2013 was a year that was dominated by the issue of sexual assault and the military justice system’s handling of it. Last year’s top story is where much of this focus began. The horrible Invisible War “documentary” and its producers portrayed the military justice system as unable to handle sexual assault cases and advocated taking the decision in sexual assault cases out of the chain of command. And then came the Wilkerson decision.
On Nov. 5, 2012, LTC James Wilkerson was sentenced to a dismissal and one year confinement for the sexual assault of a house guest while stationed with his wife at Aviano AFB. On February 27, 2013, the convening authority in the case, Lieutenant General Craig Franklin exercised his authority under Art. 60, UCMJ and set aside the members’ findings and sentence in the case.
On the heels of The Invisible War and its supporters decrying the chain of command as a good ol’ boy network, General Franklin’s action sent them into a frenzy. Senators and congressmen immediately weighed in on the general’s action calling it “simply unacceptable and rais[ing] serious concerns about the military justice system as a whole.” Senators Boxer and Shaheen called on SecDef Hagel to, amusingly, “take immediate steps to restrict Convening Authorities from unilaterally dismissing military court decisions.” It was an amusing request because, of course, Congress gave CAs the power to set aside findings and sentences in Article 60(c), so it was really up to the Senators to change the law.
Meanwhile, the CA explained his actions in a thorough memo describing why he took his action, which didn’t help his cause or LTC Wilkerson’s at all. Even though he was in essence acquitted, LTC Wilkerson’s name was removed from the promotion list. And he did himself no favors when a month later it was discovered he had an extra-martial affair, prior to the alleged rape, and fathered a child with his mistress. Reports about the investigation say that it also revealed that LTC Wilkerson may have used US government property to further the affair by flying “home” to see the mistress. As Stars and Stripes reports, here, all this led to administrative proceedings against LTC Wilkerson, who chose to retire effective 1 Jan 2014. He’ll retire in the last grade which the Air Force determined that he satisfactorily served, as a Major. The Air Force FOIA page for the entire case and subsequent investigation is here, the investigation that led to LTC Wilkerson’s retirement as a Major is here.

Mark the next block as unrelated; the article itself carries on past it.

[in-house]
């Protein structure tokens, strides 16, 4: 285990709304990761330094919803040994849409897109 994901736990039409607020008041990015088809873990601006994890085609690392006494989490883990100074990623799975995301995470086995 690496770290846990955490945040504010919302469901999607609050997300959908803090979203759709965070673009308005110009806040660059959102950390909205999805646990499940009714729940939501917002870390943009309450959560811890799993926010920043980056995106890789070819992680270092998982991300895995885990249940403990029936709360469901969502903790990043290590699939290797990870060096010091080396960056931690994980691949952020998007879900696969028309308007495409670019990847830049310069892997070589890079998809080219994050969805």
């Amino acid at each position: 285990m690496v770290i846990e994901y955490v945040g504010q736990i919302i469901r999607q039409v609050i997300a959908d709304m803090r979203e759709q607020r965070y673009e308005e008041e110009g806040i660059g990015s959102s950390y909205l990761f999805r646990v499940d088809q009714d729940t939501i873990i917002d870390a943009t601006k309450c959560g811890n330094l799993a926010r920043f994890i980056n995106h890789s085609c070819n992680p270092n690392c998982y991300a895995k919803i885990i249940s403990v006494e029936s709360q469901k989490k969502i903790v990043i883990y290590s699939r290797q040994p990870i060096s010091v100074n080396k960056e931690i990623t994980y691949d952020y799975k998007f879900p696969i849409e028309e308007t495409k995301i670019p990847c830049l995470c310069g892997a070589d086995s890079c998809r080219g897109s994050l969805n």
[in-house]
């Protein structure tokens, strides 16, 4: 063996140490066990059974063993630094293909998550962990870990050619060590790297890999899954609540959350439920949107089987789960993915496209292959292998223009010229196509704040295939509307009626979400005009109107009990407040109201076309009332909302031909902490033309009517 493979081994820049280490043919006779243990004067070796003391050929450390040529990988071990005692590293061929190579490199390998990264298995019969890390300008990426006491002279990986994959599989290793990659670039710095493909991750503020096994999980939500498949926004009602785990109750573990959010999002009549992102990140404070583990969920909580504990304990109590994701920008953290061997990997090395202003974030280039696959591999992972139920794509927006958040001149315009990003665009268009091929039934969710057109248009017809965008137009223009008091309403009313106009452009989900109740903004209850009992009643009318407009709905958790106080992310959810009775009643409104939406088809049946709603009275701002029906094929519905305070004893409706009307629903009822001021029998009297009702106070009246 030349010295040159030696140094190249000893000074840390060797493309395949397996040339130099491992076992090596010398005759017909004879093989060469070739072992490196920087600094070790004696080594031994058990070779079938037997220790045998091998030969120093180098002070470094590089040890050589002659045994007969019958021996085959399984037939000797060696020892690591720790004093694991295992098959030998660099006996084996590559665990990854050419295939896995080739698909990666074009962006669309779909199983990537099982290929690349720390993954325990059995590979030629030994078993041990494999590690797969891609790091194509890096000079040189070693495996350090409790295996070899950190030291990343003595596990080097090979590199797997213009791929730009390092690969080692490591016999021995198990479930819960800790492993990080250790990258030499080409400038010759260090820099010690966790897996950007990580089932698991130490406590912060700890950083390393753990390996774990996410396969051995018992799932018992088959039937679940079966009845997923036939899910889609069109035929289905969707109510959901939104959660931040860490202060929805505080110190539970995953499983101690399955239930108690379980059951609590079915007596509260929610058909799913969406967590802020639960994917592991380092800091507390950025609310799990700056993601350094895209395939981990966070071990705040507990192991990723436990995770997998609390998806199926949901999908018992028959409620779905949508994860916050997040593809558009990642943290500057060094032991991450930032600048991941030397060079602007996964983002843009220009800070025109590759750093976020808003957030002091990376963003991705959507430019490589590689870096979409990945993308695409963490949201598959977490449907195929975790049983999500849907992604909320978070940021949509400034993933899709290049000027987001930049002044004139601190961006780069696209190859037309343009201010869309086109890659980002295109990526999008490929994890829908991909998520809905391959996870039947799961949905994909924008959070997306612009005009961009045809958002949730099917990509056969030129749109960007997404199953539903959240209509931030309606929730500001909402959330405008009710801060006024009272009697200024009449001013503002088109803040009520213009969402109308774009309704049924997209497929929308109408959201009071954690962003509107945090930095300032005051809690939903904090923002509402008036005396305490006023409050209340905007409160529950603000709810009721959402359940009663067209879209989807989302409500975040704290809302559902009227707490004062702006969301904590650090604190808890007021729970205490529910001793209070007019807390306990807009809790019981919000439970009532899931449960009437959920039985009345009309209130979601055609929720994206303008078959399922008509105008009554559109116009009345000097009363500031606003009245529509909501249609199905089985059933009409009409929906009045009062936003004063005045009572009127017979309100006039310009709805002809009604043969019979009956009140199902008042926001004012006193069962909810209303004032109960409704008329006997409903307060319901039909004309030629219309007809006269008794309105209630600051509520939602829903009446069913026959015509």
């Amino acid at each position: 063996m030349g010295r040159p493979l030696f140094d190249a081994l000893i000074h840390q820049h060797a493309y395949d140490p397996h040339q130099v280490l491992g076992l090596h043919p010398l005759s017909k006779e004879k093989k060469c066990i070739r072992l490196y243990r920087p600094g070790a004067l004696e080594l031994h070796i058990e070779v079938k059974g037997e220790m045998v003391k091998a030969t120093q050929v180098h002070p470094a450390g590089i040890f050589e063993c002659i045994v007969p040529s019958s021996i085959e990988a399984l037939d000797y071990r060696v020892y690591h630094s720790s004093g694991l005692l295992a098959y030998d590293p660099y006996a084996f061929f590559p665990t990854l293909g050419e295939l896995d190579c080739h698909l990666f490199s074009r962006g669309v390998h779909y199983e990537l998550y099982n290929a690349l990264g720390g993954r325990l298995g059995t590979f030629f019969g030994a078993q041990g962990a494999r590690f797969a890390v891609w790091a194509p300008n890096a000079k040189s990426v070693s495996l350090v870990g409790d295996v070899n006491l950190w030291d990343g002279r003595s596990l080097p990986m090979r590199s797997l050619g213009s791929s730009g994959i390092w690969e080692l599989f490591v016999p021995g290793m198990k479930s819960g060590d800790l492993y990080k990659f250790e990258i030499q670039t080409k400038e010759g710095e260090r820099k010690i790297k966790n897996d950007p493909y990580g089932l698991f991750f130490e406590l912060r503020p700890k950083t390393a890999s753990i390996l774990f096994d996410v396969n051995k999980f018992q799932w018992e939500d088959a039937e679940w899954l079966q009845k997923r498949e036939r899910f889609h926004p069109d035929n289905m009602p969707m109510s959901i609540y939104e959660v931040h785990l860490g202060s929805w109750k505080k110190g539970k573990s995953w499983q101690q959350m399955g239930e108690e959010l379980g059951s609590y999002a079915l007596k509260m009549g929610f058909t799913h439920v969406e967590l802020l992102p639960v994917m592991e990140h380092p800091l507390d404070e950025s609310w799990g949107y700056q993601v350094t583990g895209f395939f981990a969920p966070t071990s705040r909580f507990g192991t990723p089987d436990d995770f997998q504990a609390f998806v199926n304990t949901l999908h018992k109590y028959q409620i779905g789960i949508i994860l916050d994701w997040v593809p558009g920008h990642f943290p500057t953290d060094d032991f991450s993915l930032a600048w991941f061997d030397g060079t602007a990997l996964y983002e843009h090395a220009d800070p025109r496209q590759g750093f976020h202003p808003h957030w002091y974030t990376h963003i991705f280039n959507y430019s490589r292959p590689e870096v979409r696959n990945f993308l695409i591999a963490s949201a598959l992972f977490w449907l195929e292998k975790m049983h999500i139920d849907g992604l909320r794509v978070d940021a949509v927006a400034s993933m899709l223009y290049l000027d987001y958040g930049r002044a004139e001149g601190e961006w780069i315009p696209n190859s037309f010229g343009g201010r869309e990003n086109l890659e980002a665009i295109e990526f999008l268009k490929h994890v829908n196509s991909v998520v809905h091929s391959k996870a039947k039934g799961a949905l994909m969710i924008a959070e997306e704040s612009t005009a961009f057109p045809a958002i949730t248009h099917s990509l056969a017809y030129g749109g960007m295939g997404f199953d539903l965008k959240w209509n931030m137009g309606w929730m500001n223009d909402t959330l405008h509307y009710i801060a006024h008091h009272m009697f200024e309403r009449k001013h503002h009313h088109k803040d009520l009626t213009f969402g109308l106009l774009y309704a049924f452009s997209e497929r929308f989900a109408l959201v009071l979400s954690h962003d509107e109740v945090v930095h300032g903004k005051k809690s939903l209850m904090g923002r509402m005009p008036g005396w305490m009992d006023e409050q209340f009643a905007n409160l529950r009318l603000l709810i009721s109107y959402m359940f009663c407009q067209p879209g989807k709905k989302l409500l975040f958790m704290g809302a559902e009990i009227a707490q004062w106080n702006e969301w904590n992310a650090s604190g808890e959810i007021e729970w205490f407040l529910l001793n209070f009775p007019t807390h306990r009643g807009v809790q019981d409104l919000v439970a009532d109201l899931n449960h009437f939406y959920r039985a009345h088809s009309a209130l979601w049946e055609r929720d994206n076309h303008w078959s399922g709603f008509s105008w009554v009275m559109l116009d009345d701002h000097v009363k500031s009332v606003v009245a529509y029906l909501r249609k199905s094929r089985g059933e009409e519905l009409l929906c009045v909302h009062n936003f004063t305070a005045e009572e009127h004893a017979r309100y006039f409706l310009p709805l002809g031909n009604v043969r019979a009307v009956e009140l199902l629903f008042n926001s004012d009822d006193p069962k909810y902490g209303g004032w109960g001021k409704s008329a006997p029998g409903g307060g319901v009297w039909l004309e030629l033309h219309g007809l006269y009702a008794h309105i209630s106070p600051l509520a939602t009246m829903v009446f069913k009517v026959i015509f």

General Franklin and now Major Wilkerson weren’t the only ones affected by the fallout from General Franklin’s Art. 60 decision. One of America’s most respected and decorated astronauts, Lieutenant General Susan Helms, raised the ire of Senators when she took similar action in a sexual assault case before her. As a result of that ire, her then pending nomination to be Vice Commander of Air Force Space Command was placed on permanent hold. Helms sadly withdrew her nomination and retired this year after Senators refused to put her nomination back on track.
General Franklin’s action was one of the more memorable actions of 2013 and set the stage for the reforms that Congress and the President recently enacted to strip CA’s of the power to overturn courts-martial findings, coverage here and here. Again, making this a no brainer in our Top 10.